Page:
Key Words: self-evaluation, pre-testing, mixed ability groups
Learner English Level: any
Learner Maturity Level: high school to adults
Preparation Time: 10-15 minutes
Activity Time: 20 minutes
Materials: Self evaluation sheets (see below), colored stickers, nametags
I was recently asked to conduct a 2-day intensive seminar in spoken English for the University of the Air. The students' ages ranged from 19 to 68 and their English proficiency ran the gamut from functionally fluent to virtually zero. What's more, they didn't know each other and I had never met them either. With only 10 hours to teach them a little of something I know, there was no time to waste on giving them a pre-test, yet I still needed to have some idea of their level. So I opted for a self-evaluation.
Step 1. Before the class, devise a simple one-page criteria-based reference scheme, which the students can complete for themselves (see figure 1). I grouped the questions according to the colors of a traffic signal—green, yellow, or red—which conveniently doubled as a reminder of their ability levels. The descriptions here are relevant to my target group, but they can be adapted to suit the experiences of any age group. The important thing is to word them so that even false beginners can understand them.
Figure 1: Self-appraisal reference sheet for disparate classes.
How's your English?
|I have lived overseas.|
|I can understand some movies without reading the subtitles.|
|I have studied at a conversation school for more than a year.|
|I listen to NHK radio English programs.|
|I regularly talk to native English speakers.|
|I enjoy using English when I go abroad.|
|I like English, but I'm not very good at it.|
|I understand basic English if you speak slowly.|
|I have studied at a conversation school for less than one year.|
|I know some English grammar, but I'm not confident using it.|
|I have made a start at English, but I need to get better.|
|I enjoy speaking English if I can understand the other person.|
|I can read a little bit of English, but I can't speak it.|
|I often feel scared talking to foreigners.|
|I have never studied English conversation before now.|
|To tell the truth, I don't really like English.|
|I have never been overseas.|
|I’m not very good at English so I want to get better.|
Step 2. During the first class spend 10 minutes getting the students to fill out the self appraisal by checking either Yes or No. At this stage I walked around the room explaining any items that were unclear and getting to know the students a little better.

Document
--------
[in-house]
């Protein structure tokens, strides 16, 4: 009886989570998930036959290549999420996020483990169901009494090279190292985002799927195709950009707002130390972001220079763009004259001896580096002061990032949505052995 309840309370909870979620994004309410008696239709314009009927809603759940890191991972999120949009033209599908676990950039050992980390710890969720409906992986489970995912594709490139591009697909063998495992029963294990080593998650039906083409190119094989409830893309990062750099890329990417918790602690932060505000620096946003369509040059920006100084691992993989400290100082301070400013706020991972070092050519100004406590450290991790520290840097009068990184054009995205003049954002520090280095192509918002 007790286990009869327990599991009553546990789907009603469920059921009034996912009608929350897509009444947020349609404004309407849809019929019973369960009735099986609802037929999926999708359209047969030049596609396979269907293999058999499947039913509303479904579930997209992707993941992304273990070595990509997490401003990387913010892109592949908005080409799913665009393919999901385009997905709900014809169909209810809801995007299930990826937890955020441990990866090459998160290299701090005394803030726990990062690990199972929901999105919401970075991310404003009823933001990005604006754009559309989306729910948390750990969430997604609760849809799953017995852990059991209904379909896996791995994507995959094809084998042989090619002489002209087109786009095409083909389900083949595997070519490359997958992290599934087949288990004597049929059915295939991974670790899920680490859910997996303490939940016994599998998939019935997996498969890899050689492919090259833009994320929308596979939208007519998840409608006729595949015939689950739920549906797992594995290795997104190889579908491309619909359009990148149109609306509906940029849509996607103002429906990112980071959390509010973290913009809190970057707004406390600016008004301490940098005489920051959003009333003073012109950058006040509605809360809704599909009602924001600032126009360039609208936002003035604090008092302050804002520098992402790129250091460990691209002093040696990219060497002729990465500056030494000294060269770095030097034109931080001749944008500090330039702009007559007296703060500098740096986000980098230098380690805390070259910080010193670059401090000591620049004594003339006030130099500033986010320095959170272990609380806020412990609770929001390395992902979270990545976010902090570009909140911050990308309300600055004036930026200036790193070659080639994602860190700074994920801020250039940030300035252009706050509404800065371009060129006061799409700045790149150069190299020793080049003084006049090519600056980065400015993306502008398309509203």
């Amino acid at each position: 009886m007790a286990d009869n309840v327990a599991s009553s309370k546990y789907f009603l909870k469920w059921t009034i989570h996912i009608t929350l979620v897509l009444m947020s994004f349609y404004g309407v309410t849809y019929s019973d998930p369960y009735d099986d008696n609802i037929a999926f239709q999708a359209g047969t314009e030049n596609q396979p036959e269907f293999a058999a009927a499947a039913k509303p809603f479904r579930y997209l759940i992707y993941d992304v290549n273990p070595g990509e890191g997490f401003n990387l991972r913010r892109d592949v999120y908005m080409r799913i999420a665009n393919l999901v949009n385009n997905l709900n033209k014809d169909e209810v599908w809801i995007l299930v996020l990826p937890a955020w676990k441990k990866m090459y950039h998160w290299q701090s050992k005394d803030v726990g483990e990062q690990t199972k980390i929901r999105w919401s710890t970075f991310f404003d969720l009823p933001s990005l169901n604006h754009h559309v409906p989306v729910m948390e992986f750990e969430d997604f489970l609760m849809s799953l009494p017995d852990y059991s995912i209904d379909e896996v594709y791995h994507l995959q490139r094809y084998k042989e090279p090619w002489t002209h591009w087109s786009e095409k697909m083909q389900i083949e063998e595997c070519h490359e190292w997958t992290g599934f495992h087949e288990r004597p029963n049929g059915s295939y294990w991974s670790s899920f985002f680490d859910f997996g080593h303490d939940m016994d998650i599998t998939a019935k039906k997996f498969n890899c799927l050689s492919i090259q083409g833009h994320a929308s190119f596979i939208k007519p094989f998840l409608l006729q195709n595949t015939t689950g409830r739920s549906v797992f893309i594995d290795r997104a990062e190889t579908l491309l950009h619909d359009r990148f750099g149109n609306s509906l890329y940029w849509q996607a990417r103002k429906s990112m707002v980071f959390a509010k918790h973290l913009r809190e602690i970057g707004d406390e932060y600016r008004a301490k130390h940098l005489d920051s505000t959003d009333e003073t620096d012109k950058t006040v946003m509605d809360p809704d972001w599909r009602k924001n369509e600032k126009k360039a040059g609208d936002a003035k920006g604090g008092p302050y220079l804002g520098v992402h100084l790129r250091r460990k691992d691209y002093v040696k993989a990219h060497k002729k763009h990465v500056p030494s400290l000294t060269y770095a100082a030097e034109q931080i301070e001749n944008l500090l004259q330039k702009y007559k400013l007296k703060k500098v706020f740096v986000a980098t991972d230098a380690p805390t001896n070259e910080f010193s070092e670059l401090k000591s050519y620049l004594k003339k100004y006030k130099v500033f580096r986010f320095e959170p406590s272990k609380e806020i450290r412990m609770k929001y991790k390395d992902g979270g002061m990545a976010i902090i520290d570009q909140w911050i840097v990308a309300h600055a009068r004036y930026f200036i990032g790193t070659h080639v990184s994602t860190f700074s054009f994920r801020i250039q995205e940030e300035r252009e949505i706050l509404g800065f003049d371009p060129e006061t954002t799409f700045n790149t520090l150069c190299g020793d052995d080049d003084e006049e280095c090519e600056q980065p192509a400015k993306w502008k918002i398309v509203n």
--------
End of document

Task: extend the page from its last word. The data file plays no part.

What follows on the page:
Step 3. When students are finished, ask them to assign themselves a color according to the group in which they had checked the most "yes" boxes. For my class, however, I did not make this prescriptive and students were to free to choose the level that they determined suited them best. I explained the traffic signal analogy at this stage and made it clear that the three colors represented ability levels, not in order to be competitive but just so that everyone could recognize the learners' needs.
Step 4. Finally I called the role and handed out some nametags, asking all the usual getting-to-know-you questions as I went. Since we were only together for two days, I had little chance of remembering all 35 of their names. At the same time I asked each student which color they had assigned themselves and gave them a sticker of that color to attach to their nametag. I used those simple dot stickers that can be bought in sheets.
This turned out to be the most efficient method of determining an approximate level of a large group of learners in a short amount of time. Had I given each a 2-minute conversation test it would have taken at least an hour and left the majority of the group idle while I conducted one-on-one interviews. I found that the students' own assessment of their language ability was sufficiently accurate for my purposes and the concrete descriptions in the reference scheme meant that we all had a relatively similar understanding of what someone at that level was capable of doing.
By placing the colored sticker on their nametags, I was able to quickly determine the students' level during later activities in a way that I probably wouldn't have remembered otherwise. What's more, I found that the students themselves used the color code when choosing partners for speaking, pairwork, or getting into small groups for conversation. At other times I was able to have a red dot pair up with a yellow or green dot for some peer tutoring. The dots also became a talking point and people of similar backgrounds were able to identify each other easily. As it turned out, those with red dots formed the vast majority so I was quickly aware of where to pitch my lesson, and the students seemed relieved to know that there were others in the group at a beginning level. I recommend this approach to anyone who has to teach a mixed group of students for a short period of time.